We’re very pleased to be able to bring you this interview with Michael Lussier, whose new novella The Isle of Dogs is now available via Kindle Worlds.
The Isle of Dogs is a dark, hard-edged mystery/revenge drama inspired by the Suffrajitsu graphic novel trilogy, in which Bartitsu plays a key role.
The story pits Mrs. Pankhurst’s Amazons against an insidious new enemy:
“London: July, 1913.
The body of a young socialite is pulled from the Thames, her suicide note hinting at blackmail, conspiracy and corruption in high places.
Meanwhile, a mysterious street gang is moving through the East End with military precision. leaving a trail of murder and mutilation in its wake.
Enter Persephone Wright and her outlaw band of Bartitsu-trained suffragette Amazons, who will stop at nothing to avenge a fallen comrade …”
Q: What was it that first attracted you to writing stories set in the Edwardian era?
M.L.: Style and personal taste have a lot to do with it. I’ve always been a voracious reader, and there was something about Victorian and Edwardian literature that enchanted me when I was young. I grew up reading Sir Arthur Conan Doyle, Robert Louis Stevenson, the Brontës, Bram Stoker, G. K. Chesterton, Baroness Orczy, H. G. Wells, Arthur Machen, Kenneth Grahame, and Oscar Wilde. I even enjoyed – god help me – that occult oddball Edward Bulwer-Lytton.
Q: And what was it about the Foreworld Saga?
M.L: I am particularly drawn to the Foreworld because there are still huge areas of Edwardian society that have rarely been explored outside of academia. Suffrajitsu is a breath of fresh air, in that regard. It isn’t so much historical revisionism as it is a shadow history of people who were shoved to the margins because they were poor, foreign, queer or female.
2) Can you describe some of the challenges in writing The Isle of Dogs?
M.L.: The amount of research that needed to be done was staggering.
I never imagined that I would spend more than a couple hours of my life studying Burke’s Peerage or exploring the links between C. & E. Morton’s Bloater Fish Paste and the Millwall Athletic Football Club. Poor naïve bastard: I sacrificed whole days and weekends to these subjects.
3) What were the most interesting discoveries you made during your research?
M.L.: My story concerns the activities of a revived Hellfire Club, so I spent quite a bit of time researching contemporary attitudes toward sexuality.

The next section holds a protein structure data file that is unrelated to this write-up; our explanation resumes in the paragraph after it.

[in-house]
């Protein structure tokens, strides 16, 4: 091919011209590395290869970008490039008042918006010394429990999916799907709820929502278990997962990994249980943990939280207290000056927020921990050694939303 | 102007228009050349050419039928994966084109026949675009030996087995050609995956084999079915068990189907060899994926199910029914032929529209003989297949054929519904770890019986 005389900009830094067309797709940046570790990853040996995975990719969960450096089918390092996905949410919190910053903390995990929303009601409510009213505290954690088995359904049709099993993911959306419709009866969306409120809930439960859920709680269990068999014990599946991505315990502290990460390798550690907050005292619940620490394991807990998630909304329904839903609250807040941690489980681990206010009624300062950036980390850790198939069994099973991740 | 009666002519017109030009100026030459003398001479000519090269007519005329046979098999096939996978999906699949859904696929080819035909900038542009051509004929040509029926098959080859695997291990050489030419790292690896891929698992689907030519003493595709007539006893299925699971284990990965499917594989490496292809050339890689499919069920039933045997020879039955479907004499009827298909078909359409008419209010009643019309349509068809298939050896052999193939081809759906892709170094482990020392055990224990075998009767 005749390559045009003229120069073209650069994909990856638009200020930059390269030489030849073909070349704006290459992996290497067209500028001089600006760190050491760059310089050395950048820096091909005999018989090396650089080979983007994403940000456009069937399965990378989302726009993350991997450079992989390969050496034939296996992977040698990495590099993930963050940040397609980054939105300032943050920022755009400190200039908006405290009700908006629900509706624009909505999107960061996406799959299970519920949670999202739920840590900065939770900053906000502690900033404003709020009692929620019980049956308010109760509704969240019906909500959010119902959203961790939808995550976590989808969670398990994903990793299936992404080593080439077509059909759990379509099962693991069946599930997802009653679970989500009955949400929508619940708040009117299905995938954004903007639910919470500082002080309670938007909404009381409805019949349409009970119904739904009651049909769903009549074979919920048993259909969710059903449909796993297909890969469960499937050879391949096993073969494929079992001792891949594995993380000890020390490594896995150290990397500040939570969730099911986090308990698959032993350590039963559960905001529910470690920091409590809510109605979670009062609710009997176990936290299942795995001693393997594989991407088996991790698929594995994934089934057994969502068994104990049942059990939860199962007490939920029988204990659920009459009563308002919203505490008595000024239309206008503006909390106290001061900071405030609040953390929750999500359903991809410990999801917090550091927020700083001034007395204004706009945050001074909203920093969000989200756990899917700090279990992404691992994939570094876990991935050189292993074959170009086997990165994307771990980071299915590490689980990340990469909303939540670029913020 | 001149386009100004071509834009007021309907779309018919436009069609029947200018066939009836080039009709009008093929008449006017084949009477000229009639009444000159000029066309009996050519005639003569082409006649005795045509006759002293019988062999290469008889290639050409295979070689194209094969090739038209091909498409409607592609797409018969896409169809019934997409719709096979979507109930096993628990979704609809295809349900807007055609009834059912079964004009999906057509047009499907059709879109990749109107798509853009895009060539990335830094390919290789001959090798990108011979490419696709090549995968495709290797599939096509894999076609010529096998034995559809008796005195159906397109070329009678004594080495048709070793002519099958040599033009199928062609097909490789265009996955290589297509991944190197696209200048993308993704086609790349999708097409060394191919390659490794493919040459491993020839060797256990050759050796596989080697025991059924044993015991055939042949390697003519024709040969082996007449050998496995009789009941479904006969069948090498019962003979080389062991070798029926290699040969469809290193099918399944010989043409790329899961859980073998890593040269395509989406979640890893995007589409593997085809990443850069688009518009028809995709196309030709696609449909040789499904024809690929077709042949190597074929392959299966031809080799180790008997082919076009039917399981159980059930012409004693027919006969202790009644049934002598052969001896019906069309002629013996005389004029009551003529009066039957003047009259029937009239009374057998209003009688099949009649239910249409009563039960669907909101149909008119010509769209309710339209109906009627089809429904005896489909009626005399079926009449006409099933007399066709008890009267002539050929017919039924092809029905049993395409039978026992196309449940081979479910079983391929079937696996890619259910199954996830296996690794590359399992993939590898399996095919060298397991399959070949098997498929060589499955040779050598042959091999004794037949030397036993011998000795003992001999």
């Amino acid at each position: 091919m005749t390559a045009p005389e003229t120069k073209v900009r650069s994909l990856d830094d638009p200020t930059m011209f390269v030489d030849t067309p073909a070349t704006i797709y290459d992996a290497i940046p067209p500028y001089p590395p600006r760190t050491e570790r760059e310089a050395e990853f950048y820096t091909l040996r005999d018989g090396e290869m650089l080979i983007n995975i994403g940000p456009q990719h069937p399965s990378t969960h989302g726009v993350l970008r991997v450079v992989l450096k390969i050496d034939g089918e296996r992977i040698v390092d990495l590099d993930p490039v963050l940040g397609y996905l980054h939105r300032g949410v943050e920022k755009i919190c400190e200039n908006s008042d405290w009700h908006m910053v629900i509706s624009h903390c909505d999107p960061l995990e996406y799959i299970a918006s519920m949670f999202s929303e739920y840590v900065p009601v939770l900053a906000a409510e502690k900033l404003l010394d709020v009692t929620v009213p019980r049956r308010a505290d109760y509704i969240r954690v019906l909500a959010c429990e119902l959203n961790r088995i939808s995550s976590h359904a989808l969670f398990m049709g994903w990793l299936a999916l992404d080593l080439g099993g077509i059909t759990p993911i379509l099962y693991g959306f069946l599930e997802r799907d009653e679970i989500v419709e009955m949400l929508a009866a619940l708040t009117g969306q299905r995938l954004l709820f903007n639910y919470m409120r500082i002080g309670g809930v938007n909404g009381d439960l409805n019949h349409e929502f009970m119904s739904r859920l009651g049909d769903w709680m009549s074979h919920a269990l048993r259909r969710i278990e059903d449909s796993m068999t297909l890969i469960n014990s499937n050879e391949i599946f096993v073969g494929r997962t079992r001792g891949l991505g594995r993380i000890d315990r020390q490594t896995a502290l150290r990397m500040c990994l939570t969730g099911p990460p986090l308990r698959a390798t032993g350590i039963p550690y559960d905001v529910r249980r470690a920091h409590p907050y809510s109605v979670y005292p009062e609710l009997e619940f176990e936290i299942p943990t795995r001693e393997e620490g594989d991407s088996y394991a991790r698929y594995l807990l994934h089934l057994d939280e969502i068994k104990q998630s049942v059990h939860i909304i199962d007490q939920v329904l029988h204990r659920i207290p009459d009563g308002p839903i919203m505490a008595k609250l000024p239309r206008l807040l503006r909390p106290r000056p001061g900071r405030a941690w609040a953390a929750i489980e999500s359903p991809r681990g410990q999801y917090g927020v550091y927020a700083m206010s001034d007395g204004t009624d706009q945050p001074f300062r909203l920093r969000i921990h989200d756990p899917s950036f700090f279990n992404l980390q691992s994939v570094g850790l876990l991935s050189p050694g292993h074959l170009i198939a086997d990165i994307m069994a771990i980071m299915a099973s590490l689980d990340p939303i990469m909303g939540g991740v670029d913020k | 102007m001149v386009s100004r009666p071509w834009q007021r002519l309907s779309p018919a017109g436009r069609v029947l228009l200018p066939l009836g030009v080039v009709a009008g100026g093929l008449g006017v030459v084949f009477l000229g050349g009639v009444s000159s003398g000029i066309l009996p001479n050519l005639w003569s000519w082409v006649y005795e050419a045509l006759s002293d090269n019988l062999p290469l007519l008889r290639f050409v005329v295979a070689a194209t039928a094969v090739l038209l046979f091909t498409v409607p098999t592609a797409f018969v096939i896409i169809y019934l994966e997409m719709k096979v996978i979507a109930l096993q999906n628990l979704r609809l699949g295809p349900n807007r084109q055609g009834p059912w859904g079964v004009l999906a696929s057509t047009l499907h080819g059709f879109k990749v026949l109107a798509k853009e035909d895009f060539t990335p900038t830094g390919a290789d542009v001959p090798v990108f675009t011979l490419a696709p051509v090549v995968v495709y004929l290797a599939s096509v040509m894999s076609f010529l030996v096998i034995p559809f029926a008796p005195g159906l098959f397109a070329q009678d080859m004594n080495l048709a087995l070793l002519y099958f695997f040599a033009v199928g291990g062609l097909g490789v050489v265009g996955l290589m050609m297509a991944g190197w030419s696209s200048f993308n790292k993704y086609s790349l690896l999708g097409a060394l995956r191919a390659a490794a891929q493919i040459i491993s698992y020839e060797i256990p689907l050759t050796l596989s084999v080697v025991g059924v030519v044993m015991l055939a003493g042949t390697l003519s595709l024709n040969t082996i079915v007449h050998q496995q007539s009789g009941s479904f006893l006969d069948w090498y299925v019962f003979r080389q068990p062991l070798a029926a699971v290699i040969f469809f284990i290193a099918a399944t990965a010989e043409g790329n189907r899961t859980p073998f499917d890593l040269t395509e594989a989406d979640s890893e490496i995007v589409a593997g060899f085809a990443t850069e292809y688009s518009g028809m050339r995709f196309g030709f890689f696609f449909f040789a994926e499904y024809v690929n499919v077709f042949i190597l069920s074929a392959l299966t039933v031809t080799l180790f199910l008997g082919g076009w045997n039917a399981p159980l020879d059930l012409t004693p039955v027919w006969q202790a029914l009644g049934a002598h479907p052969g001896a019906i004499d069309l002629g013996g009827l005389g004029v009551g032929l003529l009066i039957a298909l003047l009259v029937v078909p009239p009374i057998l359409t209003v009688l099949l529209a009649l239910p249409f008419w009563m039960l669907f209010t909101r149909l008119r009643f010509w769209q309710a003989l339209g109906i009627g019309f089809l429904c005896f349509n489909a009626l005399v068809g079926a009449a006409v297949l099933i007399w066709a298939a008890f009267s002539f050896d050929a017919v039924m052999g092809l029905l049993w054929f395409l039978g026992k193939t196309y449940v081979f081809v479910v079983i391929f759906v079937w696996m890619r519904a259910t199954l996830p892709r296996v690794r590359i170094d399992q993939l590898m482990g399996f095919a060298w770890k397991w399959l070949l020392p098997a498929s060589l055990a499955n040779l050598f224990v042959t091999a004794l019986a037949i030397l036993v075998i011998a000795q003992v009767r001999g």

There is a misconception that the Victorians were essentially prim, high-minded eunuchs. This isn’t even remotely true.
Q: So what were they?
M.L: Several popular music hall songs of that period that are far filthier than anything I’ve ever heard in a bar or machine shop. I’m not talking ‘saucy’ or ‘bawdy’. Eskimo Nell and Kafoozalum are vulgar, profane and ribald on a level that surpasses Lil’ Kim and Too $hort.
I also came across an obscure genre, which I call Erotic Biography. Probably the best known examples are Walter’s My Secret Life and The Romance of Lust. These are explicit memoirs which detail an anonymous gentleman’s sexual development and experiences over the course of many years and several volumes. They portray Victorian upper-class sex as ravenous, male-oriented, compulsive and predatory. Maids and serving girls were obliged to observe the droit du seigneur, prostitution was commonplace, pregnancies were disowned, any female age nine and above was considered fair game. These stories are Dickensian in a really disconcerting way.
4) In what way(s) would you say the themes of the Suffrajitsu series are relevant to us today?
M.L.: Suffrajitsu is the intersection of many fascinating underground streams. Feminism, ‘mixed martial arts’, drug addiction, homosexuality, violence against women, police intimidation and institutional intolerance. These are issues and subjects that are still incredibly pertinent to 21st century readers.
Q: What’s your advice for aspiring writers?
M.L.: Read as much as you can, and study the techniques of your favorite authors. Sit down and write every day. Don’t worry about quality at first – no piece of writing is ever very good before the first revision. Find an editor and listen very carefully to his/her advice. Take your reader feedback with a grain of salt.
Q: Is there anything else you’d like to share with readers?
M.L.: When I was young, there was a truism in advertising that declared the most coveted market demographic to be men between the ages of 18 and 49. This is no longer true, although for the most part nobody in power wants to admit it just yet.
Women are emerging as a very powerful consumer block. They represent 60% of the world’s population and 78% of gross domestic product. I’ve seen reports that suggest that women will soon control two-thirds of the consumer wealth in the United States. They are, for the most part, better educated and more media savvy than their male counterparts.
Additionally, young women are entering into fields that were once considered male-only; music, law, video gaming, martial arts, etc.
As the economic clout of women grows, so too will the visibility of their issues and interests.
Having spent so much time with Emmeline Pankhurst recently, I cannot help but wonder how she would seek to leverage this power in pursuit of equality in a country where the Violence Against Women Act can barely make it through Congress.
Michael Lussier has been a machinist, an orderly in a psychiatric hospital and (on one occasion only) a celebrity babysitter. He is the author of Sherlock Holmes and Bartitsu, which can be found online here. As a general rule, Michael hates to talk about himself.